Danger signal for water shortage in Thrace as well

Western Thrace
Tue, 14 Mar 2023 10:14 GMT
Chios, Thessaly, Macedonia, Thrace and Eastern Crete facing water shortages and drought.
Danger signal for water shortage in Thrace as well

Several regions of the country are issuing a warning signal due to the lack of water. In Thessaly, producers are in despair ahead of the irrigation season, with the water level in Lake Plastira remaining at very low levels, while this year is also particularly difficult in Chios, where measures are being taken for fear of insufficient drinking water in the summer.

After the unprecedented drought that prevailed in 2022 in Europe, the risk of a catastrophic manifestation of the phenomenon remains visible this year, with the Eurasia Group recently warning that water scarcity will be the biggest risk to the economy in 2023.

2 meters below the lake

The most serious problem is found in Thessaly this year: at the end of January the level of Lake Plastira was 1.80 meters lower than last year. From then until the end of February, according to the data of the National Observatory, it did not rain at all, while the limited rains that occurred in the first days of March were not able to change the picture. 

The situation has intensified the anxiety of the producers, who point out that the crops are already facing problems. The concern is even greater for wheat and barley growers as the plants have already grown, due to the mild winter, and are in need of water

Action is considered imperative. According to a recent scientific study, approximately 24% of the land in the hilly areas of Thessaly will become unsuitable for cultivation by 2050 due to erosion and 7% due to salinization. "Soil loss will inevitably have a negative impact on overall agricultural production," Andreas I. Karamanos, an academic and former rector of the Agricultural University who participated in the research, said recently.

In Northern Greece

Macedonia and Thrace are also experiencing severe drought, while overall in Northern Greece from October until today, the largest number of days with temperatures higher than normal for the season were recorded, accompanied by a significant lack of rainfall.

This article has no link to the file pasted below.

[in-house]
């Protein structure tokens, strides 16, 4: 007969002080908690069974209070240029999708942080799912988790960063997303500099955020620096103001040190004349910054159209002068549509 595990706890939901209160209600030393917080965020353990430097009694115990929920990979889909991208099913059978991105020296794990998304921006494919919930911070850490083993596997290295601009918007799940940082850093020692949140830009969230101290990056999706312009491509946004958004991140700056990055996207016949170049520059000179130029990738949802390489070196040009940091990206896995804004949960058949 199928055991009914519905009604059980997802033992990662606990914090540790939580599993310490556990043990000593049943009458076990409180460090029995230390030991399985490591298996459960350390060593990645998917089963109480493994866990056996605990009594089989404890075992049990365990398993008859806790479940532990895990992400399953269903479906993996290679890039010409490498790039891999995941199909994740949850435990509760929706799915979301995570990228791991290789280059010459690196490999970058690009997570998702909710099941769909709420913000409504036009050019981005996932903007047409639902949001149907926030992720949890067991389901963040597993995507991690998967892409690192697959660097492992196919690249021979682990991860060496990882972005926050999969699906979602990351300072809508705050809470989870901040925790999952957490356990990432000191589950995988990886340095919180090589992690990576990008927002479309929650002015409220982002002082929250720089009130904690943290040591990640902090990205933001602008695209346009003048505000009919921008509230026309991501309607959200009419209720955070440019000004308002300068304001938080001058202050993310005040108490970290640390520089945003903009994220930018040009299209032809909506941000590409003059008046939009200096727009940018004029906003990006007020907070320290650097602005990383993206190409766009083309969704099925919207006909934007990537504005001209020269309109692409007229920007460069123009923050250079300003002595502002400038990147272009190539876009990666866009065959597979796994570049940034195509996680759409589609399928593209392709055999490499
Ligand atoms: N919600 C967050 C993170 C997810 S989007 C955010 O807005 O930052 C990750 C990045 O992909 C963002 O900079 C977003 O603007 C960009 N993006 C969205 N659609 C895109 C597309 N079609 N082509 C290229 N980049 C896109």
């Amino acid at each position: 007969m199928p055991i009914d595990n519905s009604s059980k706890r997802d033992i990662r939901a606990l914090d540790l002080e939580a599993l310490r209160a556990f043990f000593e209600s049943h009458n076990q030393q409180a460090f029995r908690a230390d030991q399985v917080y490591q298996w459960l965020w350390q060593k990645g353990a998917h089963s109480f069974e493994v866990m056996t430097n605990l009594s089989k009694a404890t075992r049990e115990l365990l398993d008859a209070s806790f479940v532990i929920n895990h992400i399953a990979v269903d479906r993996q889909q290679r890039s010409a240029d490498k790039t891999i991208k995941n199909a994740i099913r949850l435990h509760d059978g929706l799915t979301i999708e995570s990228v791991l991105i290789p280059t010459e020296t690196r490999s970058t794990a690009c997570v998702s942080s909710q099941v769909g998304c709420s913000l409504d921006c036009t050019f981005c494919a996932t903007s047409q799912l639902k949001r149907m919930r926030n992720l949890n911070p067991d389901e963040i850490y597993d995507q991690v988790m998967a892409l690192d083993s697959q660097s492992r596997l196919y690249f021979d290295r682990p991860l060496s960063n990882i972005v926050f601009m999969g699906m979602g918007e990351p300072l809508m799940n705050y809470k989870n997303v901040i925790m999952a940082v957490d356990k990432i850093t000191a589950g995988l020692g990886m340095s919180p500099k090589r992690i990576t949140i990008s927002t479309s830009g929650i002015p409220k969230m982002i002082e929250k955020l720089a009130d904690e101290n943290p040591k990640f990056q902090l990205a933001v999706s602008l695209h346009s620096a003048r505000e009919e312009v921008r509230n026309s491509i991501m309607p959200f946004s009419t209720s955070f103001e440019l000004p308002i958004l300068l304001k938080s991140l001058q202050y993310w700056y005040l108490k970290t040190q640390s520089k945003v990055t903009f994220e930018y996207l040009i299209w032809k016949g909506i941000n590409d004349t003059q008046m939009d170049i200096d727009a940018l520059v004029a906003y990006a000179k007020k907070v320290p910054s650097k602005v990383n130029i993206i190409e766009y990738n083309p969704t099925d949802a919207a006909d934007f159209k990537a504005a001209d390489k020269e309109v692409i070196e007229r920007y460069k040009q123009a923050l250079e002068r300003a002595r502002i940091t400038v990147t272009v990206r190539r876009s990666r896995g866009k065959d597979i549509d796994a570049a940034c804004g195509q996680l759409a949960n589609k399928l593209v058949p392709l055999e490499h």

Precious water was lost

Concern also prevails in Eastern Crete, as the drought has significantly reduced the water reserves in its dams. The rapid rainfall of the last few days increased the total amount of water, but due to the violence of the rain, a significant part of it was lost as it ran off quickly.

Imposition of measures

In areas facing water shortages, the authorities do not exclude the possibility of restricting consumption. One of these cases is Chios where at the beginning of February the rain gauge stations of Central Chios, where the majority of the population resides, had recorded almost 35 centimeters of water, while the situation was more worrying in South Chios and in the northwest, in Volissos, with 22.9 cm. 

The data sounded the alarm about possible water shortages in the summer and autumn seasons. "For the first year after many years we have 30 points of water, when in other years we had an average of 60-80 points. This means that it has not rained at all and that all the surface water we had to fill the reservoirs and springs has not run off. 

So we are at zero. And we have before us the summer when the needs increase due to tourism", Vassilis Myriagos, president of the Municipal Water Supply Company of Chios, tells "NEA". "To find water there are two ways: one is for God to make it rain and the second is for us to take measures. We have increased the desalination units, we will give water from boreholes trying to improve its quality. We believe that we will make it through the summer - the tragic thing, however, is that we don't know what will happen next year...".

Forecasts for water shortages in Greece had been made for years. The Climate Change Impact Study Committee of the Bank of Greece reported in 2011 that 40% of the Greek territory, especially in the east and south, is at risk of desertification by 2100 due to reduced rainfall and increased temperatures.

SOURCE: "TA NEA" PRINT EDITION

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